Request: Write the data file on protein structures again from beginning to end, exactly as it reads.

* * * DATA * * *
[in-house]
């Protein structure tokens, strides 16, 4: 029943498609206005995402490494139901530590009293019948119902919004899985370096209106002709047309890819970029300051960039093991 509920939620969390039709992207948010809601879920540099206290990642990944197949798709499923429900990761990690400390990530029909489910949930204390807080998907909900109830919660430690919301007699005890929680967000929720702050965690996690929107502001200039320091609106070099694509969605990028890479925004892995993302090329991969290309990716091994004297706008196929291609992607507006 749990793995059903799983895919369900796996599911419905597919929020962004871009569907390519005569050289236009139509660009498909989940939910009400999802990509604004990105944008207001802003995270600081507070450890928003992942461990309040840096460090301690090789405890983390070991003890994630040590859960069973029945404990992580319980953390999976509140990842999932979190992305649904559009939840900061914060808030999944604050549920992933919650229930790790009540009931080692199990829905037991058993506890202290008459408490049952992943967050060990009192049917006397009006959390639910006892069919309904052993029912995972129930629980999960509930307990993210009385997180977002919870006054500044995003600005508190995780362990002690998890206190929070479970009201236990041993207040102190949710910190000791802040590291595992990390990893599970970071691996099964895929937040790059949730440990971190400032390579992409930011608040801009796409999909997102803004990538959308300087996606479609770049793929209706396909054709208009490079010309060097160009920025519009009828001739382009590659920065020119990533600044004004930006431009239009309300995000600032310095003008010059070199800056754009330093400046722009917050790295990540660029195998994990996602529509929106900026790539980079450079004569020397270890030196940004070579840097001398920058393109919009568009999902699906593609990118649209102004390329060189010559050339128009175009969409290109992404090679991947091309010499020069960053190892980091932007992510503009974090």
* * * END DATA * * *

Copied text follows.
[in-house]
């Protein structure tokens, strides 16, 4: 029943498609206005995402490494139901530590009293019948119902919004899985370096209106002709047309890819970029300051960039093991 509920939620969390039709992207948010809601879920540099206290990642990944197949798709499923429900990761990690400390990530029909489910949930204390807080998907909900109830919660430690919301007699005890929680967000929720702050965690996690929107502001200039320091609106070099694509969605990028890479925004892995993302090329991969290309990716091994004297706008196929291609992607507006 749990793995059903799983895919369900796996599911419905597919929020962004871009569907390519005569050289236009139509660009498909989940939910009400999802990509604004990105944008207001802003995270600081507070450890928003992942461990309040840096460090301690090789405890983390070991003890994630040590859960069973029945404990992580319980953390999976509140990842999932979190992305649904559009939840900061914060808030999944604050549920992933919650229930790790009540009931080692199990829905037991058993506890202290008459408490049952992943967050060990009192049917006397009006959390639910006892069919309904052993029912995972129930629980999960509930307990993210009385997180977002919870006054500044995003600005508190995780362990002690998890206190929070479970009201236990041993207040102190949710910190000791802040590291595992990390990893599970970071691996099964895929937040790059949730440990971190400032390579992409930011608040801009796409999909997102803004990538959308300087996606479609770049793929209706396909054709208009490079010309060097160009920025519009009828001739382009590659920065020119990533600044004004930006431009239009309300995000600032310095003008010059070199800056754009330093400046722009917050790295990540660029195998994990996602529509929106900026790539980079450079004569020397270890030196940004070579840097001398920058393109919009568009999902699906593609990118649209102004390329060189010559050339128009175009969409290109992404090679991947091309010499020069960053190892980091932007992510503009974090």